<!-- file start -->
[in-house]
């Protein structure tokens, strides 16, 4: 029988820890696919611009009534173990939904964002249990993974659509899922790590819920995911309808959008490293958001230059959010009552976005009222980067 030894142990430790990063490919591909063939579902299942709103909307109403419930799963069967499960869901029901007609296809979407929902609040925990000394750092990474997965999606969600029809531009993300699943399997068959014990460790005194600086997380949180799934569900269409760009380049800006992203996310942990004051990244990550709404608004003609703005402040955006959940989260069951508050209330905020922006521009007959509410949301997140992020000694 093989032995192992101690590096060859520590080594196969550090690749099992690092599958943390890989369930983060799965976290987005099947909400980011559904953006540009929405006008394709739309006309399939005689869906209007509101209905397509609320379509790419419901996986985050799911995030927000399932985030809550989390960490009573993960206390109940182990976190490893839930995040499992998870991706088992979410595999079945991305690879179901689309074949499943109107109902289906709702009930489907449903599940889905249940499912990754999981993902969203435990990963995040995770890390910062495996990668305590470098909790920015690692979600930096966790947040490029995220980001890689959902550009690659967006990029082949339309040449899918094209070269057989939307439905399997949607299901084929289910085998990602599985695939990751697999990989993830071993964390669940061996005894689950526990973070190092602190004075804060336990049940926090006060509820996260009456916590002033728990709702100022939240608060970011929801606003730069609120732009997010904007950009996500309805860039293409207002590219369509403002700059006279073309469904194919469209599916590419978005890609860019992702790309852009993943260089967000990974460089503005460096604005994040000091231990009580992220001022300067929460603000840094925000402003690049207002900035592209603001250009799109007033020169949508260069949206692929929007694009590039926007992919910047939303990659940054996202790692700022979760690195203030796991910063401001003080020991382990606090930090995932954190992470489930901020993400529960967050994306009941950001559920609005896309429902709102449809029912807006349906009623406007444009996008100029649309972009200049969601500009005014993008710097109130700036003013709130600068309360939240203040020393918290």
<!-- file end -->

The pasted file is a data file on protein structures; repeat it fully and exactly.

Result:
[in-house]
């Protein structure tokens, strides 16, 4: 029988820890696919611009009534173990939904964002249990993974659509899922790590819920995911309808959008490293958001230059959010009552976005009222980067 030894142990430790990063490919591909063939579902299942709103909307109403419930799963069967499960869901029901007609296809979407929902609040925990000394750092990474997965999606969600029809531009993300699943399997068959014990460790005194600086997380949180799934569900269409760009380049800006992203996310942990004051990244990550709404608004003609703005402040955006959940989260069951508050209330905020922006521009007959509410949301997140992020000694 093989032995192992101690590096060859520590080594196969550090690749099992690092599958943390890989369930983060799965976290987005099947909400980011559904953006540009929405006008394709739309006309399939005689869906209007509101209905397509609320379509790419419901996986985050799911995030927000399932985030809550989390960490009573993960206390109940182990976190490893839930995040499992998870991706088992979410595999079945991305690879179901689309074949499943109107109902289906709702009930489907449903599940889905249940499912990754999981993902969203435990990963995040995770890390910062495996990668305590470098909790920015690692979600930096966790947040490029995220980001890689959902550009690659967006990029082949339309040449899918094209070269057989939307439905399997949607299901084929289910085998990602599985695939990751697999990989993830071993964390669940061996005894689950526990973070190092602190004075804060336990049940926090006060509820996260009456916590002033728990709702100022939240608060970011929801606003730069609120732009997010904007950009996500309805860039293409207002590219369509403002700059006279073309469904194919469209599916590419978005890609860019992702790309852009993943260089967000990974460089503005460096604005994040000091231990009580992220001022300067929460603000840094925000402003690049207002900035592209603001250009799109007033020169949508260069949206692929929007694009590039926007992919910047939303990659940054996202790692700022979760690195203030796991910063401001003080020991382990606090930090995932954190992470489930901020993400529960967050994306009941950001559920609005896309429902709102449809029912807006349906009623406007444009996008100029649309972009200049969601500009005014993008710097109130700036003013709130600068309360939240203040020393918290």